6. Thus then He spoke to the Jews, and added, “And He that sent me is with me.” He had already said this also before, but of this important point He is constantly reminding them,—“He sent me,” and “He is with me.” If then, O Lord, He is with Thee, not so much hath the One been sent by the other, but ye Both have come. And yet, while Both are together, One was sent, the Other was the sender; for incarnation is a sending, and the incarnation itself belongs only to the Son and not to the Father. The Father therefore sent the Son, but did not withdraw from the Son. For it was not that the Father was absent from the place to which He sent the Son. For where is not the Maker of all things? Where is He not, who said, “I fill heaven and earth”? 728 But perhaps the Father is everywhere, and the Son not so? Listen to the evangelist: “He was in this world, and the world was made by Him.” 729 Therefore said He, “He that sent me,” by whose power as Father I am incarnate, “is with me,—hath not left me.” Why hath He not left me? “He hath not left me,” He says, “alone; for I do always those things that please Him.” That equality exists always; not from a certain beginning, and then onwards; but without beginning, without end. For Divine generation has no beginning in time, since time itself was created by the Only-begotten.
7. “As He spake these words, many believed on Him.” Would that, while I speak also, many, who before this were otherwise disposed, understood and believed on Him! For perhaps there are some Arians in this large assembly. I dare not suspect that there are any Sabellians, who say that the Father Himself is one with the Son, seeing that heresy is too old, and has been gradually eviscerated. But that of the Arians seems still to have some movement about it, like that of a putrefying carcase, or certainly, at the most, like a man at the last gasp; and from this some still require deliverance, just as from that other many were delivered. This province, indeed, did not use to have such; but ever since the arrival of many foreigners, some of these have also found their way to our neighborhood. See then, while the Lord spoke these words, many Jews believed on Him. May I see also that, while I am speaking, Arians are believing, not on me, but with me!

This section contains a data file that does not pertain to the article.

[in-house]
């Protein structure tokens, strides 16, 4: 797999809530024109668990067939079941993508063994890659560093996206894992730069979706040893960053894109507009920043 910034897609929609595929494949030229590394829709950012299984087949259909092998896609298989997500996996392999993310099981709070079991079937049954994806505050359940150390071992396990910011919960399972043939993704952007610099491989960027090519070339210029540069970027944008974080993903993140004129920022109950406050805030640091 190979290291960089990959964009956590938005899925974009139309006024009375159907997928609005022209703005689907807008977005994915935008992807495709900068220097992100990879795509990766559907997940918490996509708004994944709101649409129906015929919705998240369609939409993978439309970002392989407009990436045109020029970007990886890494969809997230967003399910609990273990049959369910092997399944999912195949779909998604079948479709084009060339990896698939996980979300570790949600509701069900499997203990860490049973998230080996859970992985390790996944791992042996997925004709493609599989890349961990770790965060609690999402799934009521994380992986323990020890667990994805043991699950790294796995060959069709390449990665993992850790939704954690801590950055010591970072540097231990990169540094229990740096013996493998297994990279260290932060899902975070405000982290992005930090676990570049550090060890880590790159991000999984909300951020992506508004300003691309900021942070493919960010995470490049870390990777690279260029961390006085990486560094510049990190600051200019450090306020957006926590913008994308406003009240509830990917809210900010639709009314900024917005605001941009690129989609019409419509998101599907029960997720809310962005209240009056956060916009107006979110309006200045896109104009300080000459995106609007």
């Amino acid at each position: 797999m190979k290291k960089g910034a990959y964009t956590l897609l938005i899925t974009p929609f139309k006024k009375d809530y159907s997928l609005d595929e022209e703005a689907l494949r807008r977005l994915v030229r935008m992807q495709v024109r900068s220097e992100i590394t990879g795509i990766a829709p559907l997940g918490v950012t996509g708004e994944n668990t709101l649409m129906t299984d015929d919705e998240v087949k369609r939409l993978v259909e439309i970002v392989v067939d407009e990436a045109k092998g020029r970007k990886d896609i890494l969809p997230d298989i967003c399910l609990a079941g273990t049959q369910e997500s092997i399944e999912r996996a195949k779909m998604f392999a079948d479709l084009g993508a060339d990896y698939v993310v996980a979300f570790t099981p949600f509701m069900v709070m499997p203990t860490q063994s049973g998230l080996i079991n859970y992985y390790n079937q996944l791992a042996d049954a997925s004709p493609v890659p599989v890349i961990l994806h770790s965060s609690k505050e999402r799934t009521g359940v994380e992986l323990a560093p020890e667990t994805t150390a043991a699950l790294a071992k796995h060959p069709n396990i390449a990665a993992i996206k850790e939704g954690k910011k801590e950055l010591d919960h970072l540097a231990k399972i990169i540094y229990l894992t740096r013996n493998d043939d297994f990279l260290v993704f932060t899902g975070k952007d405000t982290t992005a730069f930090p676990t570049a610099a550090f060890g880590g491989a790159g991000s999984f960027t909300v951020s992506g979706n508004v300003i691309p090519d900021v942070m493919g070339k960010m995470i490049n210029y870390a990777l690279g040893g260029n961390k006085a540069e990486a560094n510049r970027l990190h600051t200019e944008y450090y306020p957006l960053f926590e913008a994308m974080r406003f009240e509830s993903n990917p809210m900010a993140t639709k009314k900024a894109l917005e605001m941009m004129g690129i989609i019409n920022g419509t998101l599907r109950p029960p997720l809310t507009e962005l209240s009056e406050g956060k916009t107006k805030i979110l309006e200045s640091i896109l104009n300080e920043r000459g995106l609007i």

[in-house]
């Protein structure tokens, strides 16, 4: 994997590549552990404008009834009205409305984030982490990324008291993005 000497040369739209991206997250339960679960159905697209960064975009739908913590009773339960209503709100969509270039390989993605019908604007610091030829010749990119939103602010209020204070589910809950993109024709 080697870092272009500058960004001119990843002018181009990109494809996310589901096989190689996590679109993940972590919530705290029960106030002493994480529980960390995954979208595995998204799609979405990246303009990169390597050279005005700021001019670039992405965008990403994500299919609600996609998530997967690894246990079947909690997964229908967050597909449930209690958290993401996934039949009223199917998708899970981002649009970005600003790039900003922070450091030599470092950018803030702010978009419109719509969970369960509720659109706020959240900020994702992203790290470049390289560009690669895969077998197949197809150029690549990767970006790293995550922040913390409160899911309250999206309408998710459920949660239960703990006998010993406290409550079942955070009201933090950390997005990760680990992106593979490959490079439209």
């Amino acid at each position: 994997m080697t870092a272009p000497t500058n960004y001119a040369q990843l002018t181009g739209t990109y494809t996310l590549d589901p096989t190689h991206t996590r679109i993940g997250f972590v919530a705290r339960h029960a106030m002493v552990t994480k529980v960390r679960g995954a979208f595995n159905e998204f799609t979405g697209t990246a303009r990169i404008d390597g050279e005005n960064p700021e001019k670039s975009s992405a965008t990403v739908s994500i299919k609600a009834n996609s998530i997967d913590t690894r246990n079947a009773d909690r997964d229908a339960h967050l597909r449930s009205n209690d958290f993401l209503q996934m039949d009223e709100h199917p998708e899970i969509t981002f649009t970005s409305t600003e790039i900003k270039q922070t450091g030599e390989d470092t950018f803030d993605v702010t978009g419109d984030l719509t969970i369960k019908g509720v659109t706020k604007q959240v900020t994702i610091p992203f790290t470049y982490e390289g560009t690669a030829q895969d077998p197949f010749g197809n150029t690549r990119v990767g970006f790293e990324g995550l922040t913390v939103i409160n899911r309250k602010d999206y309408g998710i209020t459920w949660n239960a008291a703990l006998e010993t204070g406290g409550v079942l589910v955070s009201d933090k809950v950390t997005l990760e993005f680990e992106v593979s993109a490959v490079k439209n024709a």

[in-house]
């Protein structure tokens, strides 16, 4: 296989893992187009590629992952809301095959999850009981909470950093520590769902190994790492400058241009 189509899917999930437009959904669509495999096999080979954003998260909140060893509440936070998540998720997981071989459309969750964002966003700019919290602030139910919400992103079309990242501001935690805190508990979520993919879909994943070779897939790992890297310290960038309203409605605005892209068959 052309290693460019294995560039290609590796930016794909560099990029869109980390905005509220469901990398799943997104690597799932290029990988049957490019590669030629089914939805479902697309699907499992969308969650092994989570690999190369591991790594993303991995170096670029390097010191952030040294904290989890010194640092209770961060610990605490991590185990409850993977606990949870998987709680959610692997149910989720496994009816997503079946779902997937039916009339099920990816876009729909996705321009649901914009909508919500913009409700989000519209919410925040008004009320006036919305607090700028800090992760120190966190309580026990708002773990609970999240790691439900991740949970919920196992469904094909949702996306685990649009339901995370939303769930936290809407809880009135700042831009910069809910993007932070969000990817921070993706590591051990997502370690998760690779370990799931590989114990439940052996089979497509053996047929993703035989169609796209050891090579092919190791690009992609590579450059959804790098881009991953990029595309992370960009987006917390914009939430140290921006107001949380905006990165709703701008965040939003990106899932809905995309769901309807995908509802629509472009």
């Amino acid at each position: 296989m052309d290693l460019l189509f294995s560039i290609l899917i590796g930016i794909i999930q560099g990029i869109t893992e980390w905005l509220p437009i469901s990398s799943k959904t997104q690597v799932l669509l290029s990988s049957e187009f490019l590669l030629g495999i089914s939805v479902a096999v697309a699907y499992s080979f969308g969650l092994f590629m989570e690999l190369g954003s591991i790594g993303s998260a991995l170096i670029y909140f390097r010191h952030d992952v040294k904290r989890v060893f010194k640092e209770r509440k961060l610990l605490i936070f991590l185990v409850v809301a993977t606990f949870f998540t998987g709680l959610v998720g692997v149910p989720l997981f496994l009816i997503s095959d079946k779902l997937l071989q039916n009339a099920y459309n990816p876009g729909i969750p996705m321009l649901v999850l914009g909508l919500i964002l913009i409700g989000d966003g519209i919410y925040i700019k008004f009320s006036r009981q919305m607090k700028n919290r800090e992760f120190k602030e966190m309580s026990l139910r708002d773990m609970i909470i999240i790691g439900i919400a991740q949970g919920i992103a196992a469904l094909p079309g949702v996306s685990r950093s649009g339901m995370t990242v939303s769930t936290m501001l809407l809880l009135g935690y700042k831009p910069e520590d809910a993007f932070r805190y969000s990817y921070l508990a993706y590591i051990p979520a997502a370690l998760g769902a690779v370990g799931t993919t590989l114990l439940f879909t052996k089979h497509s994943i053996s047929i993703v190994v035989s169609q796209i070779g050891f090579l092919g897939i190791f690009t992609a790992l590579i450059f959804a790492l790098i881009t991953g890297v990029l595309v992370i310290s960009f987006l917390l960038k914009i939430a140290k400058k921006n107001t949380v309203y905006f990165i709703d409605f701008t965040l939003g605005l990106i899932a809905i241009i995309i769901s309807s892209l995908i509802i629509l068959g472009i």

8. “Then said the Lord to those Jews who believed on Him, If ye continue in my word.” “Continue,” I say, for you are now initiated and have begun to be there. “If ye continue,” that is, in the faith which is now begun in you who believe, to what will you attain? See the nature of the beginning, and whither it leads. You have loved the foundation, give heed to the summit, and out of this p. 228 low condition seek that other elevation. For faith has humility, but knowledge and immortality and eternity possess not lowliness, but loftiness; that is, upraising, all-sufficiency, eternal stability, full freedom from hostile assault, from fear of failure. That which has its beginning in faith is great, but is despised. In a building also the foundation is usually of little account with the unskilled. A large trench is made, and stones are thrown in every way and everywhere. No embellishment, no beauty are apparent there; just as also in the root of a tree there is no appearance of beauty. And yet all that delights you in the tree has sprung from the root. You look at the root and feel no delight: you look at the tree and admire it. Foolish man! what you admire has grown out of that which gave you no delight. The faith of believers seems a thing of little value,—you have no scales to weigh it. Hear then to what it attains, and see its greatness: as the Lord Himself says in another place, “If ye have faith as a grain of mustard seed.” 730 What is there of less account than that, yet what is there pervaded with greater energy? What more minute, yet what more fervidly expansive? And so “ye” also, He says, “if ye continue in my word,” wherein ye have believed, to what will ye be brought? “ye shall be my disciples indeed.” And what does that benefit us? “and ye shall know the truth.”